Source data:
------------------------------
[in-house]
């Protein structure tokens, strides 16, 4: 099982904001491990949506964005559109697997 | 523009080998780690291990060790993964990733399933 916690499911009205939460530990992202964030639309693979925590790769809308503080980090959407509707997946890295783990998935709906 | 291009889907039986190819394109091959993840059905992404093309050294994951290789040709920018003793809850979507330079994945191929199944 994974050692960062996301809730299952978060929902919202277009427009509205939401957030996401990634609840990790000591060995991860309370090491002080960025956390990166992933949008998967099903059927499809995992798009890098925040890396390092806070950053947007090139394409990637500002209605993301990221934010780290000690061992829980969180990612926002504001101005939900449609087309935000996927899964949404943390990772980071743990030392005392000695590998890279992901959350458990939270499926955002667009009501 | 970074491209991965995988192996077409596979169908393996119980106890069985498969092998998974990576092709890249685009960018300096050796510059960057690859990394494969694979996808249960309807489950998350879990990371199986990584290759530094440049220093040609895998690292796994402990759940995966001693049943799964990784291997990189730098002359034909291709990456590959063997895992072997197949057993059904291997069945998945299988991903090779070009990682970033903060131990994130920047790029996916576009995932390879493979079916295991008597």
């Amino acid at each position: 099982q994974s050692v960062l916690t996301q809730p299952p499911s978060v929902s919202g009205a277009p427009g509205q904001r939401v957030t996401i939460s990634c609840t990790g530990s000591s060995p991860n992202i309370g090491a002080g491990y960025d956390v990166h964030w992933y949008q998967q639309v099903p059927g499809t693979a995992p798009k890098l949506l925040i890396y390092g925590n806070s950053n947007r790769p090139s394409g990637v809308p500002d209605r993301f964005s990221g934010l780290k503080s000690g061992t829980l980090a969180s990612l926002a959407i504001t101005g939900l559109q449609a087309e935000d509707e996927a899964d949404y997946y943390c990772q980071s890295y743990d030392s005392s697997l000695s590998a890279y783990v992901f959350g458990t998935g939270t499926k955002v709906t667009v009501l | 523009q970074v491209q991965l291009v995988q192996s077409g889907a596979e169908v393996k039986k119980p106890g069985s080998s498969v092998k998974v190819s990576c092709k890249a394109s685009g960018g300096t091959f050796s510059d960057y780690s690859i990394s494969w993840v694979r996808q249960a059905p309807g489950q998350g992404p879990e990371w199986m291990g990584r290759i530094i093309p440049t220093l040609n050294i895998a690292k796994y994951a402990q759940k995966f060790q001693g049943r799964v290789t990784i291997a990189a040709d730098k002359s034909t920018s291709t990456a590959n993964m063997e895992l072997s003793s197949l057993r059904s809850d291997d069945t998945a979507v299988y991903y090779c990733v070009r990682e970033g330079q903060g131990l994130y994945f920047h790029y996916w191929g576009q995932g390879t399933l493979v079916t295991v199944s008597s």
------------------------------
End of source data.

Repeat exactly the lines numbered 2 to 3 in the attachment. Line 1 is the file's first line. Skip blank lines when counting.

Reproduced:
């Protein structure tokens, strides 16, 4: 099982904001491990949506964005559109697997 | 523009080998780690291990060790993964990733399933 916690499911009205939460530990992202964030639309693979925590790769809308503080980090959407509707997946890295783990998935709906 | 291009889907039986190819394109091959993840059905992404093309050294994951290789040709920018003793809850979507330079994945191929199944 994974050692960062996301809730299952978060929902919202277009427009509205939401957030996401990634609840990790000591060995991860309370090491002080960025956390990166992933949008998967099903059927499809995992798009890098925040890396390092806070950053947007090139394409990637500002209605993301990221934010780290000690061992829980969180990612926002504001101005939900449609087309935000996927899964949404943390990772980071743990030392005392000695590998890279992901959350458990939270499926955002667009009501 | 970074491209991965995988192996077409596979169908393996119980106890069985498969092998998974990576092709890249685009960018300096050796510059960057690859990394494969694979996808249960309807489950998350879990990371199986990584290759530094440049220093040609895998690292796994402990759940995966001693049943799964990784291997990189730098002359034909291709990456590959063997895992072997197949057993059904291997069945998945299988991903090779070009990682970033903060131990994130920047790029996916576009995932390879493979079916295991008597």
């Amino acid at each position: 099982q994974s050692v960062l916690t996301q809730p299952p499911s978060v929902s919202g009205a277009p427009g509205q904001r939401v957030t996401i939460s990634c609840t990790g530990s000591s060995p991860n992202i309370g090491a002080g491990y960025d956390v990166h964030w992933y949008q998967q639309v099903p059927g499809t693979a995992p798009k890098l949506l925040i890396y390092g925590n806070s950053n947007r790769p090139s394409g990637v809308p500002d209605r993301f964005s990221g934010l780290k503080s000690g061992t829980l980090a969180s990612l926002a959407i504001t101005g939900l559109q449609a087309e935000d509707e996927a899964d949404y997946y943390c990772q980071s890295y743990d030392s005392s697997l000695s590998a890279y783990v992901f959350g458990t998935g939270t499926k955002v709906t667009v009501l | 523009q970074v491209q991965l291009v995988q192996s077409g889907a596979e169908v393996k039986k119980p106890g069985s080998s498969v092998k998974v190819s990576c092709k890249a394109s685009g960018g300096t091959f050796s510059d960057y780690s690859i990394s494969w993840v694979r996808q249960a059905p309807g489950q998350g992404p879990e990371w199986m291990g990584r290759i530094i093309p440049t220093l040609n050294i895998a690292k796994y994951a402990q759940k995966f060790q001693g049943r799964v290789t990784i291997a990189a040709d730098k002359s034909t920018s291709t990456a590959n993964m063997e895992l072997s003793s197949l057993r059904s809850d291997d069945t998945a979507v299988y991903y090779c990733v070009r990682e970033g330079q903060g131990l994130y994945f920047h790029y996916w191929g576009q995932g390879t399933l493979v079916t295991v199944s008597s």